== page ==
As was Tristar Plastics’ experience, when a quality program is decided upon and has the acceptance of the employees, keeping the momentum going is not a problem.

“We perceived a value in implementing it,” says Nagothu. “Once the employees saw this value, irrespective of the customers, it was a challenge they wanted to accomplish themselves, and they have a tendency to keep up with it.”

Tristar Plastics had a quality system in place which was basic in relation to ISO, so the entire company decided to implement ISO 9002. Eighty employees were divided into job areas and formed teams with team leaders, who represented each group’s concerns and decisions, with some outside consultation. These groups worked on developing their own documentation.

“They took ownership of each of the elements,” says Nagothu. At Lamko Tool and Die, the issue of keeping up quality has proved increasingly important as they have been through many accreditation processes.

STRIVING FOR MORE

Lamko, which is heavily involved in the automotive industry, received accreditation for ISO 9001 in November 1996, (model for quality assurance in design, development, production, installation and servicing), Ford-mandated Quality Operations System, ( a continuous improvement program) in September 1998, QS-9000, including the TE supplement, (for suppliers of tooling equipment and related products) in December of 1998, and the most recent, mandated by Ford for all its suppliers, the Q1 endorsement, another automotive-specific supplier quality endorsement. Lamko is one of the first Q1 accredited companies in the moldmaking business.

In terms of maintaining the momentum of implementing a quality system, once the ball is rolling, things get simpler.

“Programs build like a pyramid, one on top of the other,” says Boyachek.

“People have a sense of how to do it once they’ve been through the first program, although the ingredients may be somewhat different. Momentum follows fairly easily.”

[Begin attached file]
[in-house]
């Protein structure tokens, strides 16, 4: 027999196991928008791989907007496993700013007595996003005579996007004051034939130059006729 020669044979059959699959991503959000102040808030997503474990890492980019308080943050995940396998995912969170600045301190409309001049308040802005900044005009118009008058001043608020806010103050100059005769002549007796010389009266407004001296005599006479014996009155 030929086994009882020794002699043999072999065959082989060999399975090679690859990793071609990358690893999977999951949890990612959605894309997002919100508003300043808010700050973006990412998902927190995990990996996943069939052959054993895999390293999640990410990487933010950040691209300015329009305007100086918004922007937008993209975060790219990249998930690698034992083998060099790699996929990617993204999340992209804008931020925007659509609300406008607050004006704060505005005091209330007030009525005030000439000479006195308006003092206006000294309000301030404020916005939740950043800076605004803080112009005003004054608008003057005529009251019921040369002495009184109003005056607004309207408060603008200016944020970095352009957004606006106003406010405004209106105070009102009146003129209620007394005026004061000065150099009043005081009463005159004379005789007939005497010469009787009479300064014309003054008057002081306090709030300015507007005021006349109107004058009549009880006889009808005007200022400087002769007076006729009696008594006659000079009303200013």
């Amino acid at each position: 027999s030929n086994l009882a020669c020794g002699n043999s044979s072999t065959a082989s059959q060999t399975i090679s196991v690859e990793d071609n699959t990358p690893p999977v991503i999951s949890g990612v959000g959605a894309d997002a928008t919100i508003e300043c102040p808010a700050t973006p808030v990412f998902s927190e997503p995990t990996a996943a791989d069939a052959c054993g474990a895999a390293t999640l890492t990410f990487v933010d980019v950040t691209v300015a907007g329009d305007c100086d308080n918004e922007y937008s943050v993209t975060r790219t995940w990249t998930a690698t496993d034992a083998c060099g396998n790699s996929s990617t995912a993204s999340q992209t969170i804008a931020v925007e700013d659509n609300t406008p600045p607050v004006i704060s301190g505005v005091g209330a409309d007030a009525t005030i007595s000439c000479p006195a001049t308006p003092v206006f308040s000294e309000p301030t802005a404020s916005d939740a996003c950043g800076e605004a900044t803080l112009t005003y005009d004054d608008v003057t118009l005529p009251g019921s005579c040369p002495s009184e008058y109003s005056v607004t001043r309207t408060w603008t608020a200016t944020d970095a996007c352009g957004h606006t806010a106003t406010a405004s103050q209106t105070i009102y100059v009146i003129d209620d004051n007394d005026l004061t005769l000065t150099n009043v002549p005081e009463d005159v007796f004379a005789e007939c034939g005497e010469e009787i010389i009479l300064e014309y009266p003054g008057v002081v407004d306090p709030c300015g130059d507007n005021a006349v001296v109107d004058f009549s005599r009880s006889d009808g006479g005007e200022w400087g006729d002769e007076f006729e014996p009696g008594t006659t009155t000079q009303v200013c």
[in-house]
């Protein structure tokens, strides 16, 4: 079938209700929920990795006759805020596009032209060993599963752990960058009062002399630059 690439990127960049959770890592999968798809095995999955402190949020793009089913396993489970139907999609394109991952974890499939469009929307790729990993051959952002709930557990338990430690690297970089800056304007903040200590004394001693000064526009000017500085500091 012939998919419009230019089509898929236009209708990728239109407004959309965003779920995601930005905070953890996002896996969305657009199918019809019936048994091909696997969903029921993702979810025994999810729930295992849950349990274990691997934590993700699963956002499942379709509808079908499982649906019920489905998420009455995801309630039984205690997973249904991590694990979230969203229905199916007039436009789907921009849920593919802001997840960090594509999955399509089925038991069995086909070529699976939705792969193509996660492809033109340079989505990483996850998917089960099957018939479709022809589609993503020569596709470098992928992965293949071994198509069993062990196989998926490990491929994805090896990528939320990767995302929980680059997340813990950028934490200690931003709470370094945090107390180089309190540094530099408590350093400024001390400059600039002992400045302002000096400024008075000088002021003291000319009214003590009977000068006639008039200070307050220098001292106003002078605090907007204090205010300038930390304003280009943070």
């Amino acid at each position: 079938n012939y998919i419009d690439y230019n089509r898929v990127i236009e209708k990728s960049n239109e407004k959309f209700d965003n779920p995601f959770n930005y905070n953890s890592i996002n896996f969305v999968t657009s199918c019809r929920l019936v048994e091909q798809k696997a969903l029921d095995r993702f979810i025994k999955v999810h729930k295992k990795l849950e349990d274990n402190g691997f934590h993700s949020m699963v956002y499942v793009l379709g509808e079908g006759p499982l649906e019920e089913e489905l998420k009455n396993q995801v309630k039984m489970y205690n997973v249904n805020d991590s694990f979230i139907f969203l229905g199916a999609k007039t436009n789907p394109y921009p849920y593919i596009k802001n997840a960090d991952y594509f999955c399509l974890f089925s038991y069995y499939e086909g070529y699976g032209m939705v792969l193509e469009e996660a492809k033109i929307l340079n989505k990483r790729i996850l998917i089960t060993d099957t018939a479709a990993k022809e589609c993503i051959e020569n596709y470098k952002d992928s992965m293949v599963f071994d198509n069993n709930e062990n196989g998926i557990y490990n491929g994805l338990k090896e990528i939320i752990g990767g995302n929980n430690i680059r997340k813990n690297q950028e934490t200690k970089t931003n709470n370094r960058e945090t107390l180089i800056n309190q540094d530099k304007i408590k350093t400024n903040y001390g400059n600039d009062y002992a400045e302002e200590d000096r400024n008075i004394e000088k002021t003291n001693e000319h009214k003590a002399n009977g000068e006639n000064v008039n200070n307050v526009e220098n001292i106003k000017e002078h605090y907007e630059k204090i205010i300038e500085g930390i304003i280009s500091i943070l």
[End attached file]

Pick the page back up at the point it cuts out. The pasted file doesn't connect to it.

If acceptance of the quality program is there, and momentum continues, should a company strive for further accreditation?

Tristar Plastics’ auditors suggested they should. “Because momentum was coming from the ground up, they suggested we go for ISO 9001,” says Tristar president Nagothu.

Tristar Plastics will be moving towards ISO 9001, aiming for pre-assessment in May/June of 2000, and will also be going for QS-9000, hoping for a final audit of this accreditation in June 2000.

“They set their own targets,” says Nagothu of his employees. Their acceptance of the quality programs also ensures a certain degree of loyalty.

“We have a personal attachment and we feel confident the program will survive,” says Nagothu.

Also, the fact that accredited companies must continue to be audited to maintain accreditation means that most, if not all, elements of the quality system will be maintained.

Quality programs demand consistency and the documentation of processes, all of which must be traceable to international standards. Whatever processes you do implement, stick to the system you’ve developed, and this will help keep momentum.

“The key expression is, ‘say what you do, and do what you say,'” says Lamko’s Boyachek.

“Since the ISO principles have been out there since 1987, now it’s a question of ‘just do it,'” says Jim Norfolk, of Quality Management International. “Commit, educate and practice your own rules,” he says.

Another factor which can negatively affect momentum is whether or not the company has a dedicated staff member in charge of quality.

“It’s common in smaller companies for the quality person to be wearing more than one hat,” says Norfolk. “For these companies, eventually it will show.” CPL